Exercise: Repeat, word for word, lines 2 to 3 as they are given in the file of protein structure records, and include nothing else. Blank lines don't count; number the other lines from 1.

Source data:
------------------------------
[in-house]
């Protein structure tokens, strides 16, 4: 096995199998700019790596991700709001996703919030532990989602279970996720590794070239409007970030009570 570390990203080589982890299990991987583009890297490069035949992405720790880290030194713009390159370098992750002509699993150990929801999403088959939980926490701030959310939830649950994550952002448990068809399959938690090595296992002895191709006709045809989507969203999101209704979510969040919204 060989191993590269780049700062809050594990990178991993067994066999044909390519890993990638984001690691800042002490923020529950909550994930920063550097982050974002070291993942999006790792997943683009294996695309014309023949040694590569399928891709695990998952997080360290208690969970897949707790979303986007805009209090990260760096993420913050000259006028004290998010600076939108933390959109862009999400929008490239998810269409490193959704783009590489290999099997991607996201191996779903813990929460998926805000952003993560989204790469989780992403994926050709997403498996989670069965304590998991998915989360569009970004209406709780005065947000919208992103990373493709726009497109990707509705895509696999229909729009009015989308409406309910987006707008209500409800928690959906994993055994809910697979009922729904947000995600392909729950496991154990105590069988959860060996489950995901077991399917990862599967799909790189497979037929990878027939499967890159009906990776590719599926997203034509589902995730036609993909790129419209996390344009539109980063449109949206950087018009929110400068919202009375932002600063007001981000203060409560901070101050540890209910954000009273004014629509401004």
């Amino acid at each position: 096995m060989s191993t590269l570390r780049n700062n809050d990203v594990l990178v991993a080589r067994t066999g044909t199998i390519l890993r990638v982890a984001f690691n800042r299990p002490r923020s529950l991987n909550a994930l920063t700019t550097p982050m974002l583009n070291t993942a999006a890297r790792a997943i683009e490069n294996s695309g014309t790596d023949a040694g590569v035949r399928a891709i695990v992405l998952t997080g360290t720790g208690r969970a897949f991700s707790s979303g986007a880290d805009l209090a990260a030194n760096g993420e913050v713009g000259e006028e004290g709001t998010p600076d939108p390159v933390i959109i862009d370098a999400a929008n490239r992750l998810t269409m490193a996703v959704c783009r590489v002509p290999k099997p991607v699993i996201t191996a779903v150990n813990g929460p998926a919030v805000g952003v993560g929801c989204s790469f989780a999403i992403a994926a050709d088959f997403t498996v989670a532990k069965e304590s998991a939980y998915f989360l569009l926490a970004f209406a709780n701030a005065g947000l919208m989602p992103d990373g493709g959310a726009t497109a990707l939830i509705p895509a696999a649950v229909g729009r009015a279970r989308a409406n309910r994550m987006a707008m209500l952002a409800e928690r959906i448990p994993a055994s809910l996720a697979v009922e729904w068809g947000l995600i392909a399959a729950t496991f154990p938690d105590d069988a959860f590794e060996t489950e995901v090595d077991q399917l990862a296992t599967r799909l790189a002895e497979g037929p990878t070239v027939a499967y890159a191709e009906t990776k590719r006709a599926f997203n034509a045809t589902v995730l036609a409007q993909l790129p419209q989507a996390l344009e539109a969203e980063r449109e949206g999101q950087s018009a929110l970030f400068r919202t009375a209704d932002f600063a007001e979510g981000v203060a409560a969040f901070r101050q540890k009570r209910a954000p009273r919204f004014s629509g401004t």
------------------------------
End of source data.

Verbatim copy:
């Protein structure tokens, strides 16, 4: 096995199998700019790596991700709001996703919030532990989602279970996720590794070239409007970030009570 570390990203080589982890299990991987583009890297490069035949992405720790880290030194713009390159370098992750002509699993150990929801999403088959939980926490701030959310939830649950994550952002448990068809399959938690090595296992002895191709006709045809989507969203999101209704979510969040919204 060989191993590269780049700062809050594990990178991993067994066999044909390519890993990638984001690691800042002490923020529950909550994930920063550097982050974002070291993942999006790792997943683009294996695309014309023949040694590569399928891709695990998952997080360290208690969970897949707790979303986007805009209090990260760096993420913050000259006028004290998010600076939108933390959109862009999400929008490239998810269409490193959704783009590489290999099997991607996201191996779903813990929460998926805000952003993560989204790469989780992403994926050709997403498996989670069965304590998991998915989360569009970004209406709780005065947000919208992103990373493709726009497109990707509705895509696999229909729009009015989308409406309910987006707008209500409800928690959906994993055994809910697979009922729904947000995600392909729950496991154990105590069988959860060996489950995901077991399917990862599967799909790189497979037929990878027939499967890159009906990776590719599926997203034509589902995730036609993909790129419209996390344009539109980063449109949206950087018009929110400068919202009375932002600063007001981000203060409560901070101050540890209910954000009273004014629509401004």
């Amino acid at each position: 096995m060989s191993t590269l570390r780049n700062n809050d990203v594990l990178v991993a080589r067994t066999g044909t199998i390519l890993r990638v982890a984001f690691n800042r299990p002490r923020s529950l991987n909550a994930l920063t700019t550097p982050m974002l583009n070291t993942a999006a890297r790792a997943i683009e490069n294996s695309g014309t790596d023949a040694g590569v035949r399928a891709i695990v992405l998952t997080g360290t720790g208690r969970a897949f991700s707790s979303g986007a880290d805009l209090a990260a030194n760096g993420e913050v713009g000259e006028e004290g709001t998010p600076d939108p390159v933390i959109i862009d370098a999400a929008n490239r992750l998810t269409m490193a996703v959704c783009r590489v002509p290999k099997p991607v699993i996201t191996a779903v150990n813990g929460p998926a919030v805000g952003v993560g929801c989204s790469f989780a999403i992403a994926a050709d088959f997403t498996v989670a532990k069965e304590s998991a939980y998915f989360l569009l926490a970004f209406a709780n701030a005065g947000l919208m989602p992103d990373g493709g959310a726009t497109a990707l939830i509705p895509a696999a649950v229909g729009r009015a279970r989308a409406n309910r994550m987006a707008m209500l952002a409800e928690r959906i448990p994993a055994s809910l996720a697979v009922e729904w068809g947000l995600i392909a399959a729950t496991f154990p938690d105590d069988a959860f590794e060996t489950e995901v090595d077991q399917l990862a296992t599967r799909l790189a002895e497979g037929p990878t070239v027939a499967y890159a191709e009906t990776k590719r006709a599926f997203n034509a045809t589902v995730l036609a409007q993909l790129p419209q989507a996390l344009e539109a969203e980063r449109e949206g999101q950087s018009a929110l970030f400068r919202t009375a209704d932002f600063a007001e979510g981000v203060a409560a969040f901070r101050q540890k009570r209910a954000p009273r919204f004014s629509g401004t």